• The third lateral point to the pisiform bone. As a result, the ulnar artery’s direction is oblique in the upper one-third and vertical in the lower two-thirds.

In the lower two-thirds of its path, the ulnar nerve runs just medial to the ulnar artery.

The ulnar artery continues in

the palm(hand)

as the superficial palmar arch.

Read The Styloid Process of Ulna

Ulnar Artery On Hand

This artery’s route in the forearm has already been represented. It enters the palm(hand) superficially to the flexor retinaculum but deep to the volar carpal ligament. It then divides into the superficial palmar branch, which is the artery’s central continuation, and the deep palmar branch. These branches help to develop the superficial and deep palmar arches, respectively.

Superficial Palmar Arch

The arch is a vital anastomosis between the ulnar and radial arteries.

The arch’s convexity is oriented toward the fingers, with its most distal point at the level of the distal border of the completely extended thumb.

Superficial Palmar Arch formed by Ulnar Artery


The superficial palmar arch is created by the superficial palmar branch, which is a direct continuation of the ulnar artery beyond the flexor retinaculum. The arch is completed on the lateral side by the superficial palmar branch of the radial artery.


Deep to the palmaris brevis and the palmar aponeurosis is the superficial palmar arch. It runs over the palm, passing over the flexor digiti minimi, flexor tendons of the fingers, lumbricals, and digital branches of the median nerve.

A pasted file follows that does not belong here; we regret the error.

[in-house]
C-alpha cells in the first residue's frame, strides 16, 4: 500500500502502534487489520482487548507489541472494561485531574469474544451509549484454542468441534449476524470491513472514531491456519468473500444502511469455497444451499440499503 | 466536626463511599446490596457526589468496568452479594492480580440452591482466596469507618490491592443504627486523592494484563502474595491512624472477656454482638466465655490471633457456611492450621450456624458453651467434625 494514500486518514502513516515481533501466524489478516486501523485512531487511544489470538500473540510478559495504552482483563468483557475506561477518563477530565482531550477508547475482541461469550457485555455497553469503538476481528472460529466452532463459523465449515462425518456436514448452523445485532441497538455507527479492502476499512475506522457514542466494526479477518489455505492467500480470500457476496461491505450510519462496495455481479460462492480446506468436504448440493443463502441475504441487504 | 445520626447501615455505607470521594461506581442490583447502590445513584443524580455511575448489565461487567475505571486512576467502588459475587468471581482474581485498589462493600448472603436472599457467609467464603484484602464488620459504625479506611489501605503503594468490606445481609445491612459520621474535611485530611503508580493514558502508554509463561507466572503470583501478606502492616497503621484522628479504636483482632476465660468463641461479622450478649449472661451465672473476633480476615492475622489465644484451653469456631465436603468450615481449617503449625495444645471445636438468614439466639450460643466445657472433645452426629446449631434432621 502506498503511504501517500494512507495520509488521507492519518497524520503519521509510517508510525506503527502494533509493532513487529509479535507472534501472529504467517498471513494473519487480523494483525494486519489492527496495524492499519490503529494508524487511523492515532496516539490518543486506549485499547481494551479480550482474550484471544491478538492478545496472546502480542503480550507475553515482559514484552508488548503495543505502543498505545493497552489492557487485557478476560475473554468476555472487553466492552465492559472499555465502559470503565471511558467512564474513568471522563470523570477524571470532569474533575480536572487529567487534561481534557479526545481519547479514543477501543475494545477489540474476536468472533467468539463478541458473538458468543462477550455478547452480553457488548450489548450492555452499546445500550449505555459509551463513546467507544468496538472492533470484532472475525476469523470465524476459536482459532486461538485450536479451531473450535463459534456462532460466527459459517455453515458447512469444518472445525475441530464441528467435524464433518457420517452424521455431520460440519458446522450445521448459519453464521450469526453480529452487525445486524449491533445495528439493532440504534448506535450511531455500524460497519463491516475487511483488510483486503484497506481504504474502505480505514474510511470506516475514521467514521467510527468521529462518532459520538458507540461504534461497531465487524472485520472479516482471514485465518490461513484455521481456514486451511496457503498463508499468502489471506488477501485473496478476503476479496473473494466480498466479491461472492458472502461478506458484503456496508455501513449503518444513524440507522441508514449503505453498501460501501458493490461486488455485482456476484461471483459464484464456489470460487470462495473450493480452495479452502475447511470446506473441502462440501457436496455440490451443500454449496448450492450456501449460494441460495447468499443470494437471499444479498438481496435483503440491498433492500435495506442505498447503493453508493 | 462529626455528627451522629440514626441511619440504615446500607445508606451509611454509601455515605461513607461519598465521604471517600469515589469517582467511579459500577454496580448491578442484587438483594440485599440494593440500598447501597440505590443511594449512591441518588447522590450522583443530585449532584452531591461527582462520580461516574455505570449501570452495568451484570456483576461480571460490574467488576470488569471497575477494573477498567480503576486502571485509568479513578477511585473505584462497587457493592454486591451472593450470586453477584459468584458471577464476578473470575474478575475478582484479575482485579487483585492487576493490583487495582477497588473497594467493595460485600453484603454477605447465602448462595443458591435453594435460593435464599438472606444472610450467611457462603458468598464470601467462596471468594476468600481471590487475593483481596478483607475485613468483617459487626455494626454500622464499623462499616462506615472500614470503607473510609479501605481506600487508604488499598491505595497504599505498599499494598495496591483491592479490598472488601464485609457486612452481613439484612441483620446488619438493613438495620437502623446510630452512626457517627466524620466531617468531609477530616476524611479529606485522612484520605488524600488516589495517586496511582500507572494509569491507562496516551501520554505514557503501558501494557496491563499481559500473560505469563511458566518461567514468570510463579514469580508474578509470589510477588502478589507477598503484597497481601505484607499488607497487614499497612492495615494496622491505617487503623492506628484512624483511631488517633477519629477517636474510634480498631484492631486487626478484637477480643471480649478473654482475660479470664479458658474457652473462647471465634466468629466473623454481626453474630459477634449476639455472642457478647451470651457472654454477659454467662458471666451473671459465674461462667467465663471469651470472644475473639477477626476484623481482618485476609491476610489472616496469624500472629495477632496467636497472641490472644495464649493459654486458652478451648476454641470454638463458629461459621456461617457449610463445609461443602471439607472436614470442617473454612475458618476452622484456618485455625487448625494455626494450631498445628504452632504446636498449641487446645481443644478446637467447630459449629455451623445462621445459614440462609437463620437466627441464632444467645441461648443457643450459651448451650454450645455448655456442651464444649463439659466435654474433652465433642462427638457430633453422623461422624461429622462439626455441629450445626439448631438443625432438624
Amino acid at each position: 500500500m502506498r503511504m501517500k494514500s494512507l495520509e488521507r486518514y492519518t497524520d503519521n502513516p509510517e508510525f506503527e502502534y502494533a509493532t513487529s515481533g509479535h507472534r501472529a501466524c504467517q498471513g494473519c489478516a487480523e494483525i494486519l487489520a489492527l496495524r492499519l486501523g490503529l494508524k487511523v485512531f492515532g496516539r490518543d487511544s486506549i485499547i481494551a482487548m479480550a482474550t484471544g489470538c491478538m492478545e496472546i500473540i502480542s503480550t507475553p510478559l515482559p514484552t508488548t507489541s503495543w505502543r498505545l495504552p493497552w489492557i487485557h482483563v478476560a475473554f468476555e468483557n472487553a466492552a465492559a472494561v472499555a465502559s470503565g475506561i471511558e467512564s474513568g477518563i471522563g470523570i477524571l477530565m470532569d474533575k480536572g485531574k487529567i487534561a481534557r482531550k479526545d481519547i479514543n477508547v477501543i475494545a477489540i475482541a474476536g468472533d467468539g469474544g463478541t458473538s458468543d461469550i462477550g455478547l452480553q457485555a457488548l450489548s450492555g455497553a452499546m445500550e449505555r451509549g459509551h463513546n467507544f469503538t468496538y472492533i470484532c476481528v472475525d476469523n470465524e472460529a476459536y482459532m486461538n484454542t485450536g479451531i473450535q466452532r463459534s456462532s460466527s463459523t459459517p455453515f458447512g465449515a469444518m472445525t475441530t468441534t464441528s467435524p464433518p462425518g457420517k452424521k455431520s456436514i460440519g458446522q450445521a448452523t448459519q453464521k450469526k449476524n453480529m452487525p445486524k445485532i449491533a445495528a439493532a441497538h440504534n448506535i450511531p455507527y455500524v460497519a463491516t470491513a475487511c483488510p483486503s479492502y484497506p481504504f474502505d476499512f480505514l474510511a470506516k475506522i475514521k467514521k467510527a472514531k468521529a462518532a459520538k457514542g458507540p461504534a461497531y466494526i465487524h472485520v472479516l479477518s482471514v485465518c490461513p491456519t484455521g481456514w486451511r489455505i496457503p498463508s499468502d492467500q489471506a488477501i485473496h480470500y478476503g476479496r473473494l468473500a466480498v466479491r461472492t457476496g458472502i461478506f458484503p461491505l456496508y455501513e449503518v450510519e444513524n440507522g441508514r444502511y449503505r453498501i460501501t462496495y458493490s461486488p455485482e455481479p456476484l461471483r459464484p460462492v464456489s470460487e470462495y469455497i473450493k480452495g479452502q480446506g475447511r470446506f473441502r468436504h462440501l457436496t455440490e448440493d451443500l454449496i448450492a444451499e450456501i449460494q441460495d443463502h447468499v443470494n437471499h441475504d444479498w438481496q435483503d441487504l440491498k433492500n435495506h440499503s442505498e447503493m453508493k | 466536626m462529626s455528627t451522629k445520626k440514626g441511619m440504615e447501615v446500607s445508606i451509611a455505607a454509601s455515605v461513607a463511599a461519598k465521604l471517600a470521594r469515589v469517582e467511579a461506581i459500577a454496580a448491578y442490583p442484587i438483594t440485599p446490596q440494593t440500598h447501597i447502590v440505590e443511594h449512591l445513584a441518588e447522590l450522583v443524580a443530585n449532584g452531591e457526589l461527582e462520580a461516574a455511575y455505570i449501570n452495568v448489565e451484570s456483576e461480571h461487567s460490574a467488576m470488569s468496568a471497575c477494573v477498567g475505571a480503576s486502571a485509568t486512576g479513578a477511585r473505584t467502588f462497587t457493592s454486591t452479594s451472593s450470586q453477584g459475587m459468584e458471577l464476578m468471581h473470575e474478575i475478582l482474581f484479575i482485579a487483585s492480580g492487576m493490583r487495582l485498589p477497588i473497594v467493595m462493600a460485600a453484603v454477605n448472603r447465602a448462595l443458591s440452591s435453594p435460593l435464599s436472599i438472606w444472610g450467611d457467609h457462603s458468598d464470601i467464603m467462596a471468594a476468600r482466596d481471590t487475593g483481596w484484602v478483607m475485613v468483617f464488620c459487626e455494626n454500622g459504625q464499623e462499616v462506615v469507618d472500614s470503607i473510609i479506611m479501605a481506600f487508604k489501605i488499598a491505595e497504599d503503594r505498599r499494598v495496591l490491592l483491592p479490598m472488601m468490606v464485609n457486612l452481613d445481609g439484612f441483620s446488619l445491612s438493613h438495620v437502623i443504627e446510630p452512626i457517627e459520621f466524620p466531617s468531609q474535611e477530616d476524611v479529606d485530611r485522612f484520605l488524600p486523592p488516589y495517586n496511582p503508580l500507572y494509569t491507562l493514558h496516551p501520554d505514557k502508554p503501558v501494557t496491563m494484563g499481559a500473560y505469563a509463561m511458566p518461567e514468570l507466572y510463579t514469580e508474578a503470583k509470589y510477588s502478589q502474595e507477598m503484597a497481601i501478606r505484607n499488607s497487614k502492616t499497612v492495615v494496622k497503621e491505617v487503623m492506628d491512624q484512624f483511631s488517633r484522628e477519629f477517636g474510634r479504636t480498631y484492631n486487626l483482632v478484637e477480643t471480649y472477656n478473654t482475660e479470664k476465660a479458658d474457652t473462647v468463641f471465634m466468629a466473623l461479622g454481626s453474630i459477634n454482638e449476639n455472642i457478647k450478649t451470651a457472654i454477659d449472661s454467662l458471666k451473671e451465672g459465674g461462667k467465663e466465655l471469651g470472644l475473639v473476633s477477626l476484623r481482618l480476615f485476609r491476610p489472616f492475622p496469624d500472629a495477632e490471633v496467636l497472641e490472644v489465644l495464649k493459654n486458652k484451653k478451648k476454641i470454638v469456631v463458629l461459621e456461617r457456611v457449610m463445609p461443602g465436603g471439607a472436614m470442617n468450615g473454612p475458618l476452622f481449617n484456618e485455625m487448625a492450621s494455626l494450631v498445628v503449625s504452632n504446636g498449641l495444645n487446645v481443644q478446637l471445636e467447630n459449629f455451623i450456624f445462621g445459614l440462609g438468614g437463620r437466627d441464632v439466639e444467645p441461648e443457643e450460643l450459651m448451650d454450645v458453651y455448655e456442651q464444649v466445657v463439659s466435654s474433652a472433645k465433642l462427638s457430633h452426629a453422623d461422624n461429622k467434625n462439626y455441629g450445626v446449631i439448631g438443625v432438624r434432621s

The medial 3.5 fingers are supplied by 3(three) common digital and one proper digital branch from the superficial palmar arch. The corresponding palmar metacarpal arteries from the deep palmar arch connect the lateral 3(three) common digital branches.

The deep branch of the ulnar artery emerges directly in front of the flexor retinaculum, just above the pisiform bone. It soon joins and completes the deep palmar arch by passing between the flexor and abductor digiti minimi.

Read The Axillary Artery

Clinical Anatomy

Operation in hand

Adrenaline is not recommended for use in hand procedures since the proper digital arteries are small end arteries that are vulnerable to vascular spasm and necrosis if left constricted for too long. Since the arteries that supply the fingers and toes are small and vulnerable, frostbite affects them first.

Hypothener Hammer Syndrome

Hypothenar hammer syndrome is a hand disorder in which blood flow to the fingers is limited. The group of muscles that control the movement of the little finger is referred to as the hypothenar. Any of these muscles are responsible for the fleshy edge of the hand (hypothenar eminence). It occurs when workers repeatedly use their palms (particularly the hypothenar eminence) as hammers to grind, push and twist hard objects. These activities have the potential to harm certain blood vessels in the hand, especially the ulnar artery. This artery runs through the palm’s hypothenar region and delivers blood to the fingers. Blood flow to the fingers is reduced when the ulnar artery is damaged. Hypothenar hammer syndrome may be caused by a single significant episode.

Hypothenar hammer syndrome is most common in men over the age of 40. Auto mechanics, metal workers, lathe operators, miners, machinists, butchers, bakers, carpenters, and bricklayers are among those at risk. Vibrating tool operators are also at risk. Sports such as karate, baseball, mountain biking, golf, tennis, hockey, handball, volleyball, badminton, break-dancing, and weight lifting have also been linked to hypothenar hammer syndrome.


Pain over the hypothenar eminence and ring finger, pins and needles (paresthesia), loss of feeling, and trouble keeping heavy objects in the affected hand are all symptoms of hypothenar hammer syndrome. The fingers become cold-sensitive and change color.